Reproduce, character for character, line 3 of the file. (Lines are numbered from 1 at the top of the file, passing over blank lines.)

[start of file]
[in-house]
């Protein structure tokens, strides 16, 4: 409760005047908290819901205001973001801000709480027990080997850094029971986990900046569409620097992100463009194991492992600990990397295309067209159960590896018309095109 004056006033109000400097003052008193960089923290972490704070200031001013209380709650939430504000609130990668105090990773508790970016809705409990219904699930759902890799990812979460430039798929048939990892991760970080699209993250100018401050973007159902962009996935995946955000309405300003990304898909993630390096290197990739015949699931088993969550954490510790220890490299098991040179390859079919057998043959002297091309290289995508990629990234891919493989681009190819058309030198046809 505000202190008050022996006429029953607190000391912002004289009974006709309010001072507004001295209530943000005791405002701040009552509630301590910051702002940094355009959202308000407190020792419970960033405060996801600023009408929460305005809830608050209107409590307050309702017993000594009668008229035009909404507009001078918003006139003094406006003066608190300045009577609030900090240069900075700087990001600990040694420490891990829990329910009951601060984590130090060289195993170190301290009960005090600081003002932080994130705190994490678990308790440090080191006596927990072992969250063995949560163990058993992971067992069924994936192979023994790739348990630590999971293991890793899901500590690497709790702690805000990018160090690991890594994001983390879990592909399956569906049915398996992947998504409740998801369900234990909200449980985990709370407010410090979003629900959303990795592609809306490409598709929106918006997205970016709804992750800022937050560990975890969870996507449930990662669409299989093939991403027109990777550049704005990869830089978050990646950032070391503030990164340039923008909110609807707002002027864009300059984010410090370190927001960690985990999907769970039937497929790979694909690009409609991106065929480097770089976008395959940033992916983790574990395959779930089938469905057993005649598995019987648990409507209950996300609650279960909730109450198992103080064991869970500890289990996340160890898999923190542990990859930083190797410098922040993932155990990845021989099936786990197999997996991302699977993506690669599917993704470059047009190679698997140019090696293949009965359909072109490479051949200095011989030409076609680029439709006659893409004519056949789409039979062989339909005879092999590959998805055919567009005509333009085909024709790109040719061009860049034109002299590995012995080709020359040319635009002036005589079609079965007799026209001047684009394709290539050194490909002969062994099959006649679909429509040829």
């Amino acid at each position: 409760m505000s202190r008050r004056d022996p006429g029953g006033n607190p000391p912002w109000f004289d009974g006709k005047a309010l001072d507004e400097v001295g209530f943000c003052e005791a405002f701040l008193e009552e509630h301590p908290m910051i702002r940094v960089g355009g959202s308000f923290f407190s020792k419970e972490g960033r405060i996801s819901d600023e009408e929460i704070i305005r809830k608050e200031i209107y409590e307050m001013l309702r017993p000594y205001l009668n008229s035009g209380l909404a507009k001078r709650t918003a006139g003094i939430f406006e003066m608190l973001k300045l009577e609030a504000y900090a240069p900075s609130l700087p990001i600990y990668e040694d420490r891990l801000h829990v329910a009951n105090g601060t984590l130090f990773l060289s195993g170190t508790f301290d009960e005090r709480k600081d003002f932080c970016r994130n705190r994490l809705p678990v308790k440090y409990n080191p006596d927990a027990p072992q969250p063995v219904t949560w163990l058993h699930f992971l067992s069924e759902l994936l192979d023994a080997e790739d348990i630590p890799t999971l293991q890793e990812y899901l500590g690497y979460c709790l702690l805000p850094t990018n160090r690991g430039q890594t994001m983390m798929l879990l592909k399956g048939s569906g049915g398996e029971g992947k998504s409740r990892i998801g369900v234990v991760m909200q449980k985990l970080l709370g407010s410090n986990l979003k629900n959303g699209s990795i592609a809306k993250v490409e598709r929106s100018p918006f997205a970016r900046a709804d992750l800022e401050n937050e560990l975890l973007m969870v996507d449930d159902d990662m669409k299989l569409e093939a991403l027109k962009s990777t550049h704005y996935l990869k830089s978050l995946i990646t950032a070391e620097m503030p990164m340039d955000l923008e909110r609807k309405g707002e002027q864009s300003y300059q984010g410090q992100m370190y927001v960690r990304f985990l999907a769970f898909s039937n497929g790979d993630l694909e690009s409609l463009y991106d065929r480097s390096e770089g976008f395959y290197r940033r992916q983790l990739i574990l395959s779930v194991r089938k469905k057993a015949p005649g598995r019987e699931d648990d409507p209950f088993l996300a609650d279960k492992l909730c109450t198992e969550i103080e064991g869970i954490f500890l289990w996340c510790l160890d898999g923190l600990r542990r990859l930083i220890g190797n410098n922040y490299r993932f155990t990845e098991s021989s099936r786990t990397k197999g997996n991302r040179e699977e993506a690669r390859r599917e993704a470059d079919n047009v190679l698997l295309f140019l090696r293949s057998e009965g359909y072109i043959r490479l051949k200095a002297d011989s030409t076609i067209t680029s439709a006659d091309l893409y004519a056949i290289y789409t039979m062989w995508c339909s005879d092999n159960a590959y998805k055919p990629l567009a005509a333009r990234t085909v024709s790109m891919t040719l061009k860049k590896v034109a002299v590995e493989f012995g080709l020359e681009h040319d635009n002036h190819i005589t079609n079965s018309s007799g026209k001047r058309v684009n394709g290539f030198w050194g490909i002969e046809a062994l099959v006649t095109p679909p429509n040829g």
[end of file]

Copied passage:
């Amino acid at each position: 409760m505000s202190r008050r004056d022996p006429g029953g006033n607190p000391p912002w109000f004289d009974g006709k005047a309010l001072d507004e400097v001295g209530f943000c003052e005791a405002f701040l008193e009552e509630h301590p908290m910051i702002r940094v960089g355009g959202s308000f923290f407190s020792k419970e972490g960033r405060i996801s819901d600023e009408e929460i704070i305005r809830k608050e200031i209107y409590e307050m001013l309702r017993p000594y205001l009668n008229s035009g209380l909404a507009k001078r709650t918003a006139g003094i939430f406006e003066m608190l973001k300045l009577e609030a504000y900090a240069p900075s609130l700087p990001i600990y990668e040694d420490r891990l801000h829990v329910a009951n105090g601060t984590l130090f990773l060289s195993g170190t508790f301290d009960e005090r709480k600081d003002f932080c970016r994130n705190r994490l809705p678990v308790k440090y409990n080191p006596d927990a027990p072992q969250p063995v219904t949560w163990l058993h699930f992971l067992s069924e759902l994936l192979d023994a080997e790739d348990i630590p890799t999971l293991q890793e990812y899901l500590g690497y979460c709790l702690l805000p850094t990018n160090r690991g430039q890594t994001m983390m798929l879990l592909k399956g048939s569906g049915g398996e029971g992947k998504s409740r990892i998801g369900v234990v991760m909200q449980k985990l970080l709370g407010s410090n986990l979003k629900n959303g699209s990795i592609a809306k993250v490409e598709r929106s100018p918006f997205a970016r900046a709804d992750l800022e401050n937050e560990l975890l973007m969870v996507d449930d159902d990662m669409k299989l569409e093939a991403l027109k962009s990777t550049h704005y996935l990869k830089s978050l995946i990646t950032a070391e620097m503030p990164m340039d955000l923008e909110r609807k309405g707002e002027q864009s300003y300059q984010g410090q992100m370190y927001v960690r990304f985990l999907a769970f898909s039937n497929g790979d993630l694909e690009s409609l463009y991106d065929r480097s390096e770089g976008f395959y290197r940033r992916q983790l990739i574990l395959s779930v194991r089938k469905k057993a015949p005649g598995r019987e699931d648990d409507p209950f088993l996300a609650d279960k492992l909730c109450t198992e969550i103080e064991g869970i954490f500890l289990w996340c510790l160890d898999g923190l600990r542990r990859l930083i220890g190797n410098n922040y490299r993932f155990t990845e098991s021989s099936r786990t990397k197999g997996n991302r040179e699977e993506a690669r390859r599917e993704a470059d079919n047009v190679l698997l295309f140019l090696r293949s057998e009965g359909y072109i043959r490479l051949k200095a002297d011989s030409t076609i067209t680029s439709a006659d091309l893409y004519a056949i290289y789409t039979m062989w995508c339909s005879d092999n159960a590959y998805k055919p990629l567009a005509a333009r990234t085909v024709s790109m891919t040719l061009k860049k590896v034109a002299v590995e493989f012995g080709l020359e681009h040319d635009n002036h190819i005589t079609n079965s018309s007799g026209k001047r058309v684009n394709g290539f030198w050194g490909i002969e046809a062994l099959v006649t095109p679909p429509n040829g």